The U.S. Securities and Exchange Commission (SEC) on March 27 announced charges that Macquarie Capital allegedly cost investors millions of dollars through their underwriting of a the public offering of Puda Coal, a fraudulent China-based company.

The charges allege that despite receiving a due diligence report showing the company to be a shell company a former junior investment banker at the firm, William Fang, sent an e-mail 29 minutes after reading the report indicating that “No red flags were identified.” The firm continued its equity raising efforts, selling $108 million in shares of Puda.

The shares became worthless through a series of transactions involving Ming Zhao, Puda CEO, who was charged by the SEC three years prior for taking the company’s 90 percent stake in Shanxi Coal, the sole source of Puda’s revenue, and then giving half of Shanxi Coal in equity interest to a private equity fund controlled by an investment firm owned by the Chinese government. While the equity fund sold its interests to Chinese investors, Puda was selling its shares, valued at 1 or 2 cents, to U. S. investors.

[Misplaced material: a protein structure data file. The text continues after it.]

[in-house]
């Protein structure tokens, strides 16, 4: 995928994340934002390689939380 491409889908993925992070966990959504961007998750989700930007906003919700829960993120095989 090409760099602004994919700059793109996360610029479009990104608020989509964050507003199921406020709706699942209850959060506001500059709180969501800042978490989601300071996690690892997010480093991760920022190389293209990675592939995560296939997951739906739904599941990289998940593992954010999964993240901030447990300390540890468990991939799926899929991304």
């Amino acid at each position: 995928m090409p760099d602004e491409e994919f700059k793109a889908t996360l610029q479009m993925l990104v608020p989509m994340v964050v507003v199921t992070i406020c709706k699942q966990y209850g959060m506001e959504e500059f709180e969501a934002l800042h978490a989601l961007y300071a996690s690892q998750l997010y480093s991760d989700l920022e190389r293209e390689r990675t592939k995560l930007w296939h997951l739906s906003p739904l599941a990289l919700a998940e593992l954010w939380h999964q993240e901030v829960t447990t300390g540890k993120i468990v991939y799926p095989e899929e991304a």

Puda is no longer in business and in December 2011 the stock was deregistered. Macquarie has agreed to a $15 million settlement payment, while neither admitting nor denying the allegations in the charges.

The complaint stated that Macquarie’s internal documents included that it had knowledge that “Chinese companies typically require higher levels of due diligence, given China’s regulatory environment” and that there were additional risk factors for Puda since it had gone public in 2005 in a reverse merger transaction.

“If a company’s financial reports seem too good to be true, they probably are, particularly for Chinese reverse merger companies,” wrote M. Norman Goldberger and Laura Krabill, in late 2011. “The old adage ‘buyer beware’ is particularly true.”

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Securities Enforcement and Litigation